El Segundo, CA
SCTG has long been interested in this tech company’s benchmarks for web frameworks. Their open-source project helps people pick frameworks to make applications faster and easier to scale — something so up our alley, one of our team members was even an early contributor.
When their team said that they needed access to high-powered Dedicated Servers to compare web frameworks on, we immediately offered them a hand.
“With SCTG, we didn’t have to worry about the hardware at all. It was magically ready to go. All we had to do was install our software and get data.”
For us, lending free server space and expertise was a way to give back to the open source community, which has given us so much knowledge.
No one was making money off the project, but everyone was benefitting from the data that the tech company was publishing.
Our cloud transformation team already uses the company’s framework comparison to learn what the apps they re-architect are capable of, and to find the fastest web framework for a particular application. More importantly, now, anyone else can do the same. Supporting open-source framework performance benchmarks gives others the chance to build better performing apps, too.
When those high performance web frameworks meet up with the compute power SCTG can deliver, that’s when we can do our most eye-popping work.
How better framework performance helps everyone — and why it has to be open source
The tech company is a software consulting firm, so testing the performance of various frameworks is certainly not core to their business. As with SCTG, though, speed matters, and the team was taken with the idea of giving back to the open source community.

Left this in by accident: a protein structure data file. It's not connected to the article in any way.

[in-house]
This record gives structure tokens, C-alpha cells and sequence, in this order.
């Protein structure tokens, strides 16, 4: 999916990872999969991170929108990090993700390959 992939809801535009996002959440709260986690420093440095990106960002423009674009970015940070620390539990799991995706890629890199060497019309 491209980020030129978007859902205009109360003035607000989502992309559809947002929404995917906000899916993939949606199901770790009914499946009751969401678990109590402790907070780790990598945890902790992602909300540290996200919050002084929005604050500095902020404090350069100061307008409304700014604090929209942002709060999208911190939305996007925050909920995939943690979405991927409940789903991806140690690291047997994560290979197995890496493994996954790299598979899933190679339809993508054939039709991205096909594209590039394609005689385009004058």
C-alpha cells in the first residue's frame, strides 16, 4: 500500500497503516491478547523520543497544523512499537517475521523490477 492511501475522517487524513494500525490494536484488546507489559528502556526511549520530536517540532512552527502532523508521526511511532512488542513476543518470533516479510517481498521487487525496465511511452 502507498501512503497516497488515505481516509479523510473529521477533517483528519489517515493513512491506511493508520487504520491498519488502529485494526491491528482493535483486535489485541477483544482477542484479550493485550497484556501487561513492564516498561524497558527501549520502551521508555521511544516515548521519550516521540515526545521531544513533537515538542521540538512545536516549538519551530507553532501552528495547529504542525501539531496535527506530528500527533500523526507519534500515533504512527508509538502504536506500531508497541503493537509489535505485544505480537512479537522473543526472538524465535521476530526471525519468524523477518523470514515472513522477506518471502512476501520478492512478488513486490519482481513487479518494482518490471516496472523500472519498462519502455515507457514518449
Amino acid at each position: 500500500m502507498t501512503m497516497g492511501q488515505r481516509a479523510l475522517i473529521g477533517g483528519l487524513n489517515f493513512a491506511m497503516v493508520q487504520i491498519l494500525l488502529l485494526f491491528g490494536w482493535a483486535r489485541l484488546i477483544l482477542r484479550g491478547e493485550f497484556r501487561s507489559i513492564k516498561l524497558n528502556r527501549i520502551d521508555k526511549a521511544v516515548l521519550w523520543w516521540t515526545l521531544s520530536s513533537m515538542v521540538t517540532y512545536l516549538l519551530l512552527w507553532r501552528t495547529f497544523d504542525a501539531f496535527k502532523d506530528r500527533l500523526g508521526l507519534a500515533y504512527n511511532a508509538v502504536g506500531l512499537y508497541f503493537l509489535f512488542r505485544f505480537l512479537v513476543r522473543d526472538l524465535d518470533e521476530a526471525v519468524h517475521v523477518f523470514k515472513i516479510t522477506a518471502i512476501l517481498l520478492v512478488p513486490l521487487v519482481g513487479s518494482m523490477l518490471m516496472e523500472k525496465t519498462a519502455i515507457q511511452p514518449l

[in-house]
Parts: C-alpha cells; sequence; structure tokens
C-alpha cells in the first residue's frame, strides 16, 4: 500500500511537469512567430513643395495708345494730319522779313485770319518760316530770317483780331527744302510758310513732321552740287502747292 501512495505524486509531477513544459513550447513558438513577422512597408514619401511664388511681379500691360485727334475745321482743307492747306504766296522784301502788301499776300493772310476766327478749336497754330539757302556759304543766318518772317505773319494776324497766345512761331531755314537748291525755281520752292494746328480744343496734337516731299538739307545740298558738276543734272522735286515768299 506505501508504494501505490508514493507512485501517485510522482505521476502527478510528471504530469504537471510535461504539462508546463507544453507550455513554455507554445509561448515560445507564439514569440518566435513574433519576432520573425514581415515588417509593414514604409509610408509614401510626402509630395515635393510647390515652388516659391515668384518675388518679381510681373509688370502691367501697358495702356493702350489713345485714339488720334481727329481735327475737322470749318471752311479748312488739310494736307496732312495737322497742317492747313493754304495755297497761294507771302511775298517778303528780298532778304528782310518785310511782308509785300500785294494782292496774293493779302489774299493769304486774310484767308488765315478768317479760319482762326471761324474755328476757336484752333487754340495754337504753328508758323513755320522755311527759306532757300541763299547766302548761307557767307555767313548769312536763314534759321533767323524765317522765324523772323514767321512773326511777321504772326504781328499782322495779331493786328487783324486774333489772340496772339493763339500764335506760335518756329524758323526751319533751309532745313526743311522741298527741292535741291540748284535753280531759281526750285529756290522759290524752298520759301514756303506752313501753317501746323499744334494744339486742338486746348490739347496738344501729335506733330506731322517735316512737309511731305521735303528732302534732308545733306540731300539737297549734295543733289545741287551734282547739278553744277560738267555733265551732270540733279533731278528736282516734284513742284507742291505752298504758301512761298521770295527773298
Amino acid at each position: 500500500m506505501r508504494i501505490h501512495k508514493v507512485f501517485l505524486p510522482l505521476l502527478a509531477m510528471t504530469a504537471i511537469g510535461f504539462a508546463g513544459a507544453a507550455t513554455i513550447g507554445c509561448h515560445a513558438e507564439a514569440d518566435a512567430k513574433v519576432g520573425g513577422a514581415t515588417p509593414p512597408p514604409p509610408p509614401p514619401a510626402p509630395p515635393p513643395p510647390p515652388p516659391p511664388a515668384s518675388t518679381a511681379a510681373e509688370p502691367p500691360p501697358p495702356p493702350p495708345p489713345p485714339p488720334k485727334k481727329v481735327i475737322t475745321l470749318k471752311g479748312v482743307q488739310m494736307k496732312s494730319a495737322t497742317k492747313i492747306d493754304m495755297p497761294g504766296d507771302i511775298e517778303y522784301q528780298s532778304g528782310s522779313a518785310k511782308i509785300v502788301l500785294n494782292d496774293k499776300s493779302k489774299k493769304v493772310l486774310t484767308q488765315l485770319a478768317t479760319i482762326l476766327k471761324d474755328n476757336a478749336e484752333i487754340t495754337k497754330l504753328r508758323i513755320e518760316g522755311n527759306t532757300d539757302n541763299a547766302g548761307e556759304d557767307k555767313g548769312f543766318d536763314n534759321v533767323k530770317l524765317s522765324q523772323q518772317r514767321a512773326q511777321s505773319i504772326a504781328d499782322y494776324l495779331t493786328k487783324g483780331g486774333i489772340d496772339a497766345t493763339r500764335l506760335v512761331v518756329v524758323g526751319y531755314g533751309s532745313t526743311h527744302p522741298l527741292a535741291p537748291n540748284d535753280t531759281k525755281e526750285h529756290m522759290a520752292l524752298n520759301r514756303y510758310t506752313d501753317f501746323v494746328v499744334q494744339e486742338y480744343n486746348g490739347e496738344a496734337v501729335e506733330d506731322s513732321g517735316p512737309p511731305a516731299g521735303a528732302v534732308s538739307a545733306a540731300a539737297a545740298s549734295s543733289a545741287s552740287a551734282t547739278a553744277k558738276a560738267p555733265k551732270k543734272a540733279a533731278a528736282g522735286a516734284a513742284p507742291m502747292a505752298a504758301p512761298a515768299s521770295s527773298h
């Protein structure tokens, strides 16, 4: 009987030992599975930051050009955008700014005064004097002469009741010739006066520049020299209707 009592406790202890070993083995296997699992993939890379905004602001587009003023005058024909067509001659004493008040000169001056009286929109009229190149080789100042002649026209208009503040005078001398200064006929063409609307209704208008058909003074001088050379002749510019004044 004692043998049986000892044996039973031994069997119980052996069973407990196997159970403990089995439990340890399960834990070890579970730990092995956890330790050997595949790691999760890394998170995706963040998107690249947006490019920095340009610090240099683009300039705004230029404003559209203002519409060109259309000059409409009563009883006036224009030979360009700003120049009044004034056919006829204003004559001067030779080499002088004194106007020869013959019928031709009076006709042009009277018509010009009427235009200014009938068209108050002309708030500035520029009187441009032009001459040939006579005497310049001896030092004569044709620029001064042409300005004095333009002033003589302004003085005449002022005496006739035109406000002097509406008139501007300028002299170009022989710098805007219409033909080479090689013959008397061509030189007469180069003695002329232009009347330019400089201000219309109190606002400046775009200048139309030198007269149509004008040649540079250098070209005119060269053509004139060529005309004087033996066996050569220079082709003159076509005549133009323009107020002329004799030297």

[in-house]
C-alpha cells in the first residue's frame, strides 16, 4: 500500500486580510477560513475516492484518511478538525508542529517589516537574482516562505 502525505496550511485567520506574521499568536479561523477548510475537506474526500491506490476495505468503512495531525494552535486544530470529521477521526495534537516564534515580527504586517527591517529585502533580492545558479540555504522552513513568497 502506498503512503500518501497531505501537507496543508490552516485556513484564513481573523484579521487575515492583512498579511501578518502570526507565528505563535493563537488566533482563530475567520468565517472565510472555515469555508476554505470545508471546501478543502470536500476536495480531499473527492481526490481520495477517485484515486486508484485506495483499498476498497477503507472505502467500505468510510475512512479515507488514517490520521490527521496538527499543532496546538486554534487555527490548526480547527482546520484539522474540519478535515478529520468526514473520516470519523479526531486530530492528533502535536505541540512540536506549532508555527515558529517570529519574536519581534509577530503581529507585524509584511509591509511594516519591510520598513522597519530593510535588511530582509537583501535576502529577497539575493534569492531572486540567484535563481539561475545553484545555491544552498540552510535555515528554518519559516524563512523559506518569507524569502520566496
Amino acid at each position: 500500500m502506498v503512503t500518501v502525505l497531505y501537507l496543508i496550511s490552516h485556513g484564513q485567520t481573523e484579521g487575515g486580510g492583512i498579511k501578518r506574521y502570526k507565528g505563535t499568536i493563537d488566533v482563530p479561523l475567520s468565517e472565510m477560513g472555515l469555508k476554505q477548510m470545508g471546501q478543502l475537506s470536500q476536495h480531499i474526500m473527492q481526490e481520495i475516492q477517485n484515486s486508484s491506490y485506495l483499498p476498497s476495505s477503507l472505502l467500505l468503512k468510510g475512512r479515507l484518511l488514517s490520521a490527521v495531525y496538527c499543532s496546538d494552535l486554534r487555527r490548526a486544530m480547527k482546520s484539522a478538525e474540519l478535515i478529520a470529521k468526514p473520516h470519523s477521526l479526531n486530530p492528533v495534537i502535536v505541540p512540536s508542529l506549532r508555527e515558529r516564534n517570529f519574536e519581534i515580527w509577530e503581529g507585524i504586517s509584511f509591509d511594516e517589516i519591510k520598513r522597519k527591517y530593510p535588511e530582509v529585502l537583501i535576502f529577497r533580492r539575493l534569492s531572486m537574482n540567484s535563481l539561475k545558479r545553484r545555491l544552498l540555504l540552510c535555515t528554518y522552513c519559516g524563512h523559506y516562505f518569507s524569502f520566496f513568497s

“We see scenarios all the time where a business is successful, but the software team can’t catch the application up to deal with additional load,” said their CTO. “Horizontally scaling usually isn’t an option forever — it’s just necessary to make the application faster. And that can be challenging when the framework limits the performance.”
To prevent the problem before it reaches their desks, they decided to test framework performance for the most popular web development languages. That way, dev teams could make performance a part of their decisions from the very start of the project.
“We want to direct people to an architecture that gives them the greatest headroom for performance,” the CTO said. “If you choose a high-performance framework to begin with, your capacity to grow is much greater.”
“We realized people can make more informed decisions if they have performance data at the start, so we set out to generate reliable data. SCTG gave us the hardware we needed to get it done so anyone has the opportunity to make their applications faster.”
While they could have theoretically charged for its framework performance results, the team saw it as an opportunity for them to give back to the open source community. That proved valuable in its own right, giving them a Github presence and helping out with recruiting.
It was also the only way to get people to trust their performance benchmarks.
“In order for this to have credibility, it needed to be reproducible,” they said. “Making it open source allowed anyone to download and run the tests themselves, and to contribute improvements.”
What raw server power and a 10-gig connection will do to your web framework comparison
From the beginning, the company had always planned to provide a web framework performance comparison in two environments: virtual and physical. In part that was personal preference — the CTO and his teammates find unconstrained physical hardware appealing.
But it was also a practical consideration. You can’t really see what a high-performance web framework is capable of until you can give it enough room to truly run.
“Our in-house hardware was limited by our network. SCTG gave us the compute power to truly exercise the frameworks, without a 1-gigabit network constraining the top performers. SCTG’s 10-gig network, with its ultra-low latency and great performance, shows us just how fast applications can run.”
In their tests, bare-metal performance still substantially outperformed most cloud environments for the same spend.